Movie Review: ‘The Cloverfield Paradox’

Director: Julius Onah

Cast: Daniel Brühl, Elizabeth Debicki, Aksel Hennie, Gugu M’batha-Raw, Chris O’Dowd, John Oritz, David Oyelowo, Zhang Ziyi

Plot: A space station housing a particle accelerator is on a mission to create a new limitless source of energy, but when the accelerator activates the station is flung into an alternate dimension.


Review: Ok, let’s talk about what is perceived to be happening and what is likely to be happening.

What Abrams and team want us to believe is that there’s a huge, secret plan for a big Cloverfield universe with secret plans and connections that will all make sense if we can riddle it out and keep watching all the movies and sink time into their online games and scavenger hunts. What is more likely to be true is that they had a shitty sci-fi horror mess called God Particle, so they delayed the release long enough to splice in some badly animated references to a recognisable brand and slap it on the title. For bonus points you can chuck out a trailer that suggests we’ll get answers to questions left open by the original film. 

So to clear it up, this film explains next to nothing about anything from the Cloverfield films except tangentially. There’s a sub-plot with a character being caught up in the monster’s rampage but if you cut it from the film the only impact will be ten minutes less running time. Although to be fair I did skip some parts of the movie out of boredom. In the closing scene the spaceship crashes back to Earth and a poor CGI render of the monster pops out of the clouds as if to say “Hey kids, who wants to learn the alphabet?!” as though they’re providing fan service.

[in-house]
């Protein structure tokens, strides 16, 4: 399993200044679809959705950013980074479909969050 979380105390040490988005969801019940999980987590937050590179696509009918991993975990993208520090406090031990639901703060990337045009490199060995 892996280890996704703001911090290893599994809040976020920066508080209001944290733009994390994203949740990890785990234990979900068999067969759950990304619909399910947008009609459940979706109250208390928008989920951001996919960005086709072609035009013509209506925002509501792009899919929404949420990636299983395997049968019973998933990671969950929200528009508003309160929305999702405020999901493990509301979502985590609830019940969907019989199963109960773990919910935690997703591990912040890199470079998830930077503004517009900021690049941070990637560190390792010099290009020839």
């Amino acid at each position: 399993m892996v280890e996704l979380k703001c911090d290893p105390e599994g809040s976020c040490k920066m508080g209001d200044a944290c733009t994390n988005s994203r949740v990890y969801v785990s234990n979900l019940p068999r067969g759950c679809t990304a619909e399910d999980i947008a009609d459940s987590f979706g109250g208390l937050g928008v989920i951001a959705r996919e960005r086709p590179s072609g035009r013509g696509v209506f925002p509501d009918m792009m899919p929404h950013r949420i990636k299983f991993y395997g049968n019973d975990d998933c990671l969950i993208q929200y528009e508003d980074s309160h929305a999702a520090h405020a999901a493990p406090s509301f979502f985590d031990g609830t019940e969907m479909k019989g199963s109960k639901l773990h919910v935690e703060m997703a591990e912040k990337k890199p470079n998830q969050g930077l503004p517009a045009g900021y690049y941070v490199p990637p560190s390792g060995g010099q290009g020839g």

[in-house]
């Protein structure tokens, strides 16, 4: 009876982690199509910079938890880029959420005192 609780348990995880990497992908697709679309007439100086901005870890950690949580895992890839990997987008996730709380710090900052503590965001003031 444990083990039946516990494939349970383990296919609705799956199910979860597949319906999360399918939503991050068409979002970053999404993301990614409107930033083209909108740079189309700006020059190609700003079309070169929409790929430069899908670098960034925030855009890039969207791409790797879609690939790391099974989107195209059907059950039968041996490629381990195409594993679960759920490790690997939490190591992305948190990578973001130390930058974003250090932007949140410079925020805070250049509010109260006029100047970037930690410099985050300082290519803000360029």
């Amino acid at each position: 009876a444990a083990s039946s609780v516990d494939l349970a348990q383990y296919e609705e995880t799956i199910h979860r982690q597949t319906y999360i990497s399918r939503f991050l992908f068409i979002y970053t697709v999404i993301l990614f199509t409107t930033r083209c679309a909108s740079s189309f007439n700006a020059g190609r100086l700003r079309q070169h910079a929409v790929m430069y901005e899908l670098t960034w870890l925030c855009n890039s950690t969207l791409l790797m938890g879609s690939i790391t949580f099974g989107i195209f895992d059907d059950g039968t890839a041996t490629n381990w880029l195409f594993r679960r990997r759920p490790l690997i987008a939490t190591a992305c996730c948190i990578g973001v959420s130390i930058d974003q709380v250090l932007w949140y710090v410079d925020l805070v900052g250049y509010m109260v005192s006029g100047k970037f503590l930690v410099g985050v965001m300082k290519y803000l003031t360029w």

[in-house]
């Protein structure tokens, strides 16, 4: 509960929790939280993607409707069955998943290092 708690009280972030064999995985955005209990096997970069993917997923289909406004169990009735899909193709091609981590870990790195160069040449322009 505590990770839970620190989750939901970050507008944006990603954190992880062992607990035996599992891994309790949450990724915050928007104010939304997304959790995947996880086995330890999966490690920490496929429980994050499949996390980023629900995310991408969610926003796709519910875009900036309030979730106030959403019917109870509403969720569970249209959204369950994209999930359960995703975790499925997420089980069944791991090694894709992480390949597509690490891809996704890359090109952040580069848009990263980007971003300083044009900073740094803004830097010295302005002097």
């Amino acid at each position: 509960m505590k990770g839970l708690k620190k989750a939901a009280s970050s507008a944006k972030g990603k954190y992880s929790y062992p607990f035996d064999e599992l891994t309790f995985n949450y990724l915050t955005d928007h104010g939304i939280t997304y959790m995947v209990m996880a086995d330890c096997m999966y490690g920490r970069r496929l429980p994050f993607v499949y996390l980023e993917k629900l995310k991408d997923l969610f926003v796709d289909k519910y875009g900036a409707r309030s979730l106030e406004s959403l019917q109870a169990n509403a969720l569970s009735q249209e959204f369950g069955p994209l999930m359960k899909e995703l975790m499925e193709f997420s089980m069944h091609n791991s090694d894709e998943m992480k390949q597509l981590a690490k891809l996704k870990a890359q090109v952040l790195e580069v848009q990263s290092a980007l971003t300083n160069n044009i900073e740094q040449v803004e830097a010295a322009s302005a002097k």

“…and don’t take candy from strangers!”

The bulk of the movie follows the admittedly impressive cast (it’s been a long time since we saw Zhang Ziyi in an English language film) on a spaceship that’s been switched into a different dimension. Sometimes it plays on the horror angle with a stranger being found fused into the ship’s machinery – a grotesque sight that the afflicted recovers from in admirable time. Sometimes it works on an espionage style plot where one character is accused of sabotage and nobody trusts one another. Then it becomes unintentionally hilarious when Chris O’Dowd gets his arm stolen by the wall and later the arm writes them a secret message. 


I’d make some joke about them looking at O’Dowd’s wayward arm crawling along a corridor, but that’s what they’re actually doing.

If there’s one thing that ties it all together it’s the earnest attempt to rip off Alien and Aliens. The scenes in those classics where the crew have breakfast were great ways to set the scene, ground the characters and setting and help the viewers connect with the human elements. This film is desperate to recreate those moments, and others from the franchise but fails at every angle. 

The Cloverfield Paradox yearns to be a serious science-fiction with a splattering of horror but comes across as silly. This could well be the unintentional comedy of the year if it wasn’t so damned boring. Whether you’re looking for a fresh, new adventure or the continuation of a dated monster film you’re going to be disappointed.

Rating: TWO out of TEN